How is nickel extracted


by Chris Woodford. Last updated: November 3, 2019.

Nickels and dimes—think of nickel and you probably think of coins jangling about in your pocket or, if you're electrically minded, of rechargeable batteries. Those are just two of many common uses for nickel, one of the quieter, more modest metals. It's not big and showy, like gold and silver, and it's less well-appreciated than hi-tech aerospace metals such as aluminum and titanium (even though it has important applications in those fields too). Let's take a closer look at this unassuming element and find out more!

Photo: Nickel is widely used in high-temperature "superalloys" to make such things as this aerospace turbine blade. Photo by courtesy of NASA Glenn Research Center (NASA-GRC).

What is nickel?

Photo: Another example of a nickel superalloy turbine blade. Read more about why nickel is used in turbine blade metallurgy.

Nickel has featured in alloys (such as cupronickel, used in coins) for thousands of years, but it was recognized as a chemical element in its own right only in 1751. That was when Swedish chemist Baron Axel Frederic Cronstedt (1722–65) first isolated pure nickel from a reddish ore (mineral-containing rock) called niccolite. Niccolite got its name because it superficially resembled copper ore, though contained no actual copper. Miners who tried to extract it blamed "Old Nick" (the devil) for stealing the copper—and the name stuck. These days, you'll find nickel among the transition elements (transition metals) in group 10 (formerly group VIIIb) of the periodic table. It's very like iron in some ways and very like copper in others—hardly surprising, perhaps, given that it sits midway between them in the periodic table.

Where does nickel come from?

Chart: Where is the world's nickel? Estimated world nickel reserves as of 2019. Source: U.S. Geological Survey, Mineral Commodity Summaries: Nickel, February 2019. (New Caledonia's reserves, not published in 2018 or 2019, are based on a figure quoted in the 2017 Mineral Commodity Summaries.)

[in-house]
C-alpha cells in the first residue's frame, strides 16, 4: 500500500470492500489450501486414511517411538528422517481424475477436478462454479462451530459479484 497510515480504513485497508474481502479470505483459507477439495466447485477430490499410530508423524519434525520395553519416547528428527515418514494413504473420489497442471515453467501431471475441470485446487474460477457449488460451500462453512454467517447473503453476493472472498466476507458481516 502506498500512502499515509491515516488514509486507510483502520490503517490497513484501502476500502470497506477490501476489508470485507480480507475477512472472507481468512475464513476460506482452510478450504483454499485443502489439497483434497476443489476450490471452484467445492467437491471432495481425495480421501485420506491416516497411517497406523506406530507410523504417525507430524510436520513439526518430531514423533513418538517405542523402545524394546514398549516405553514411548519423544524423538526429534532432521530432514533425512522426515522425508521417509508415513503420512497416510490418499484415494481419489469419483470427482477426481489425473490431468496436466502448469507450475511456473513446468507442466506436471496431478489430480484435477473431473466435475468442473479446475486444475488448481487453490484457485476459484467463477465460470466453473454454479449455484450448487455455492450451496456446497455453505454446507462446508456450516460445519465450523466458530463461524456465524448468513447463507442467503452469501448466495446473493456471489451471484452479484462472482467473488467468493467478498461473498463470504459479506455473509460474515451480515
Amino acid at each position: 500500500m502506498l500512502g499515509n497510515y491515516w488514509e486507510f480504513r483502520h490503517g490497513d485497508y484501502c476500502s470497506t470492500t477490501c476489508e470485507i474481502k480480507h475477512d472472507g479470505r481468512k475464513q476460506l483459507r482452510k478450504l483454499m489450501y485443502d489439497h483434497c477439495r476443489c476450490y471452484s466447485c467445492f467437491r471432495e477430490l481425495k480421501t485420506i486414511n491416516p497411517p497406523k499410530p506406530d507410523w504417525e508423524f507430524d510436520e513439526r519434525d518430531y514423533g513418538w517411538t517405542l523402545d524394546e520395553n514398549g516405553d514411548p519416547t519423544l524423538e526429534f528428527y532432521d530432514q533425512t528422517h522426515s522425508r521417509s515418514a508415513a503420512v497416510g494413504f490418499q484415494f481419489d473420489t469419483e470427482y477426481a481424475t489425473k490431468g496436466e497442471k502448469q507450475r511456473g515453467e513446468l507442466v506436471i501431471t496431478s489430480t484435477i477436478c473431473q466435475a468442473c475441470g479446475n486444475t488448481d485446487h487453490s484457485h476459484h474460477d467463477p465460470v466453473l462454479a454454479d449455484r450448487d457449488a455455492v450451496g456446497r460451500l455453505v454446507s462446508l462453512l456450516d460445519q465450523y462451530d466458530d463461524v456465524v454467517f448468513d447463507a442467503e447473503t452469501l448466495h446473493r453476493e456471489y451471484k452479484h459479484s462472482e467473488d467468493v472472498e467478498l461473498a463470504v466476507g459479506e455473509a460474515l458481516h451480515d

You might think nickel is fairly ordinary, but some of it is out of this world—quite literally. Most of the meteorites that hit Earth contain nickel (if you find a rock and it contains more than about five percent nickel, it's probably a meteorite). Nickel is a reasonably common metal: the 22nd most widespread element in Earth's crust (roughly twice as common as copper), which contains roughly 75 parts per million (0.0075 percent) nickel.

Most of the nickel we use on Earth is mined from a number of nickel ores: pentlandite and pyrrhotite (iron nickel sulfides, the two most important nickel ores), garnierite (hydrous nickel silicate), millerite (nickel sulfide), and niccolite (nickel arsenide).

The leading nickel producers are Indonesia, Philippines, Canada, and New Caledonia (together responsible for mining over half the world's nickel), followed by Australia and Russia; the United States currently has no active nickel mines but does produce a relatively small amount of nickel (23,000 tons—about 1/10 as much as Canada) as a byproduct from copper and palladium-platinum mines. The world has at least 130 million tons of nickel reserves on land, with much more believed to be available on the ocean floor (US Geological Survey, 2018).

Like some other metals, nickel can be extracted from its ores with the help of smelting (heating in a blast furnace), electrolysis (where the ore is split into its constituents by passing an electric current through a solution), or by reacting it with acids (in the Mond process).

What is nickel like?

Photo: A US Navy technician welds a copper-nickel pipe onboard the aircraft carrier USS Kitty Hawk. The greenish-blue flame is characteristic of both copper and nickel. Photo by Adam York courtesy of US Navy.

Physical properties

Nickel is a typical metal: solid at everyday temperatures, reasonably strong and tough, malleable (easy-to-work), and ductile (capable of being pulled into wires). It's fairly easy to polish, a reasonably good conductor of heat and electricity, and quite magnetic as well. In its strength and toughness, it's similar to iron (though less magnetic), though it's much more resistant to corrosion and oxidation (and, in that respect, more like copper). Crystals of nickel have a face-centered cubic (FCC) structure.